Assistant Professor of Political Science
Book: “Is Multiculturalism Bad For Women?” (1999) Susan Moller Okin
Until college, reading had been a passion without direction for me beyond the pleasure of getting lost in a story or in ideas. Then I took a class where we read Susan Moeller Okin’s essay, “Is Multiculturalism Bad for Women?”
Her book represented a way of turning my passion for reading and ideas into something that mattered beyond me. Okin asks: “How should we understand a commitment to equality in a world of multiple human differences, grim hierarchies of power, and cruel divisions of life circumstances?”
As a political science major, I found this to be a relevant political question but, at the same time, not one that could be solved with purely political means. One could propose particular policies, but that required first figuring out what policies ought one support. It is that moral or ethical question I found fascinating. Okin had opened my eyes to the power and purpose of political theory.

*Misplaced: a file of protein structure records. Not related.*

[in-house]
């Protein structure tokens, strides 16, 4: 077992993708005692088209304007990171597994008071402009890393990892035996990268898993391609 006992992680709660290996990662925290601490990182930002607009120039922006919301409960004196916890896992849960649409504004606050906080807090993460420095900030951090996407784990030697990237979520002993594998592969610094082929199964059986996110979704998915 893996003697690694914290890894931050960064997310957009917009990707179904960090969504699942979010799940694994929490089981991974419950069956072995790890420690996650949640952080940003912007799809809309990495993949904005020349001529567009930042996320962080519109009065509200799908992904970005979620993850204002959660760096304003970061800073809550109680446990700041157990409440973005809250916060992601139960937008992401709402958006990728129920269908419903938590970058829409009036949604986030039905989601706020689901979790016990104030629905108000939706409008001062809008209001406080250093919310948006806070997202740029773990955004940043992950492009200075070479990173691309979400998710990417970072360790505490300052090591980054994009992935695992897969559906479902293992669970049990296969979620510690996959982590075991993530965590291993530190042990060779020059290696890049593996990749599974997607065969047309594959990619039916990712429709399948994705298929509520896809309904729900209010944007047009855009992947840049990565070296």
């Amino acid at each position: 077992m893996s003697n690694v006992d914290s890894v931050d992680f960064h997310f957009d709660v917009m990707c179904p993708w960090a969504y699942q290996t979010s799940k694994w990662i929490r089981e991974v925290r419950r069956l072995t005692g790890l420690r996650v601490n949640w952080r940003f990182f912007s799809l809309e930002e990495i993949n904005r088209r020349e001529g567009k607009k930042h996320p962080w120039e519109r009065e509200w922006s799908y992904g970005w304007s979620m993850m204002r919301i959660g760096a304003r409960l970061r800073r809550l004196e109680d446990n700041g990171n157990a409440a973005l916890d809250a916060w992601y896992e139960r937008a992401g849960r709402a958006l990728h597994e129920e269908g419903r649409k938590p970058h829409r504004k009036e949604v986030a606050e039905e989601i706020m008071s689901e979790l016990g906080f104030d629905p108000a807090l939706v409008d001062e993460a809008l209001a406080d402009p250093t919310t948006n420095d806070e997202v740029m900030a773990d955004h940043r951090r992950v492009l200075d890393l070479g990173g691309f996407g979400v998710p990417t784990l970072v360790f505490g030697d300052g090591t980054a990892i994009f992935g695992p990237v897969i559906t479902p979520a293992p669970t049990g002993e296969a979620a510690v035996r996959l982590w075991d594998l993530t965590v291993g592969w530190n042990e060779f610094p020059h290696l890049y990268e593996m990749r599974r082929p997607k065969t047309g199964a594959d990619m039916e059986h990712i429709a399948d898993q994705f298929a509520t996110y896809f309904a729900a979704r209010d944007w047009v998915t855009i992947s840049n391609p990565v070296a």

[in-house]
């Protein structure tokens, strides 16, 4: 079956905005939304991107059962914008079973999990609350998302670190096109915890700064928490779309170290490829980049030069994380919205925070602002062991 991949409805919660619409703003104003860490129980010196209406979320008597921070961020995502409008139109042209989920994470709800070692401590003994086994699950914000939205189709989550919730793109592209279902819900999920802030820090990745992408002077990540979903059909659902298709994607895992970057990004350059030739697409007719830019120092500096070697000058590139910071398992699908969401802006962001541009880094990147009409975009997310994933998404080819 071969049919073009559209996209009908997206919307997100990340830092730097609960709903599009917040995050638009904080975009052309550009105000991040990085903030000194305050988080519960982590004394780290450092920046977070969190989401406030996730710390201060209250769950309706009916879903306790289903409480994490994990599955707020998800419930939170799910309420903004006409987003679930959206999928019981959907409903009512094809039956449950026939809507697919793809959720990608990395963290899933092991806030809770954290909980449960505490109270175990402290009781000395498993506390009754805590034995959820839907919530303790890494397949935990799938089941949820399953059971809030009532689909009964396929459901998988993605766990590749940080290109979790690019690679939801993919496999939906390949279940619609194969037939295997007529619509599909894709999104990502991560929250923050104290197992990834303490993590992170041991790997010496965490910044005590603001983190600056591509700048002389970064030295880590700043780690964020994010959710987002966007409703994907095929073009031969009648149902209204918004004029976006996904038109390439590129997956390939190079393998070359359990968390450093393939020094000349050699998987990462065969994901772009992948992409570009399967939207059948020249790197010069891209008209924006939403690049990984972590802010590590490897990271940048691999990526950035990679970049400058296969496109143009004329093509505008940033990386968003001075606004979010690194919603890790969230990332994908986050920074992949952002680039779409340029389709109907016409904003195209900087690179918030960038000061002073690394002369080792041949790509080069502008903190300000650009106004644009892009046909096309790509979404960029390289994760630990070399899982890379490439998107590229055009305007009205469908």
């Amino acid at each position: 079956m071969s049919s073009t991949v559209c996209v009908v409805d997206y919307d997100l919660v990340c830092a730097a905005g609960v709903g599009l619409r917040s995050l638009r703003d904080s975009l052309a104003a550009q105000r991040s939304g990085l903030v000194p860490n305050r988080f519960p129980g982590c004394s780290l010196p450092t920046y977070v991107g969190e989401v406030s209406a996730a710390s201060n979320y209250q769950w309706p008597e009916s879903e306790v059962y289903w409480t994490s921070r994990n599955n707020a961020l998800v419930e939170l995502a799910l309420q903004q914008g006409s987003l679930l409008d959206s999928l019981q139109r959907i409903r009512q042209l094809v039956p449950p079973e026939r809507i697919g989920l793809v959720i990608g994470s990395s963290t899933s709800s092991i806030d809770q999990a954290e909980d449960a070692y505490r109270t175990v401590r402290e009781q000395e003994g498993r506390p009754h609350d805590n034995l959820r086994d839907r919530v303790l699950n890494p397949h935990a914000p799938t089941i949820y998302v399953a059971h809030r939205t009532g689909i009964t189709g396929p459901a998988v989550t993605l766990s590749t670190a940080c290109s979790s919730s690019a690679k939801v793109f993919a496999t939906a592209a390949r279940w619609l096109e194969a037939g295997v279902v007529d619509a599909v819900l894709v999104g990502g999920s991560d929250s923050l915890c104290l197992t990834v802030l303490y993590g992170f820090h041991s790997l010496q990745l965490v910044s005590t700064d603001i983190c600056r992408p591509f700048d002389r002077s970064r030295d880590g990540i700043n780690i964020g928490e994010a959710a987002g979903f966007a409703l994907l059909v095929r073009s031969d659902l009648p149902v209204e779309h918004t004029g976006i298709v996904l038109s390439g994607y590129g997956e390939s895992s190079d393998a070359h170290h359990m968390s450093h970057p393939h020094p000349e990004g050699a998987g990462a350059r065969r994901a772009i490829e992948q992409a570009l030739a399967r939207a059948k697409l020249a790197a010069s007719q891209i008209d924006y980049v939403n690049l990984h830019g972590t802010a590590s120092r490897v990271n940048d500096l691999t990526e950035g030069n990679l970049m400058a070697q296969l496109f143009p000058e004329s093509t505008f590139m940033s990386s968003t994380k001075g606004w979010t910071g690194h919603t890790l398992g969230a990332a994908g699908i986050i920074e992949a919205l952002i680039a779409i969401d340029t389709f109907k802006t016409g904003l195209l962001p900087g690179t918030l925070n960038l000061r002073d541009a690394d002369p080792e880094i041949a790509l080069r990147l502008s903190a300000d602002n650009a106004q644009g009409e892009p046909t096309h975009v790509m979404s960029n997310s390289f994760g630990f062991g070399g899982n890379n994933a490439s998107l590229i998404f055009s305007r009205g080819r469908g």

There were, I learned, people writing on questions that were relevant to me and to domestic and international politics. I ended up writing a senior thesis on the place of religion in multicultural political theory. My research is no longer in theories of multiculturalism but it grapples with how to balance equality and diversity.
At Stonehill I participate in discussions about how to support diversity and people ask: what do we mean by diversity? Does religious difference count as diversity, what about socio-economic difference, what about different talents like music or athletic ability?
Just because the discussions are difficult does not mean we should give up. In fact, Okin tells us to turn to younger generations as we explore these questions. On women’s rights, she writes: “Unless women—and, more specifically, young women (since older women often are co-opted into reinforcing gender inequality)—are fully represented in negotiations about group rights, their interests may be harmed rather than promoted by granting such rights.”
Reading words like this inspired me to become a political theorist. The fact that the words were written by one of the few women political philosophers made it all the more meaningful to me.
My love of reading and ideas had been transformed into something more than a hobby: it is a career, a way to grapple with the difficult political questions of our world, which I do with students and in my scholarly writing.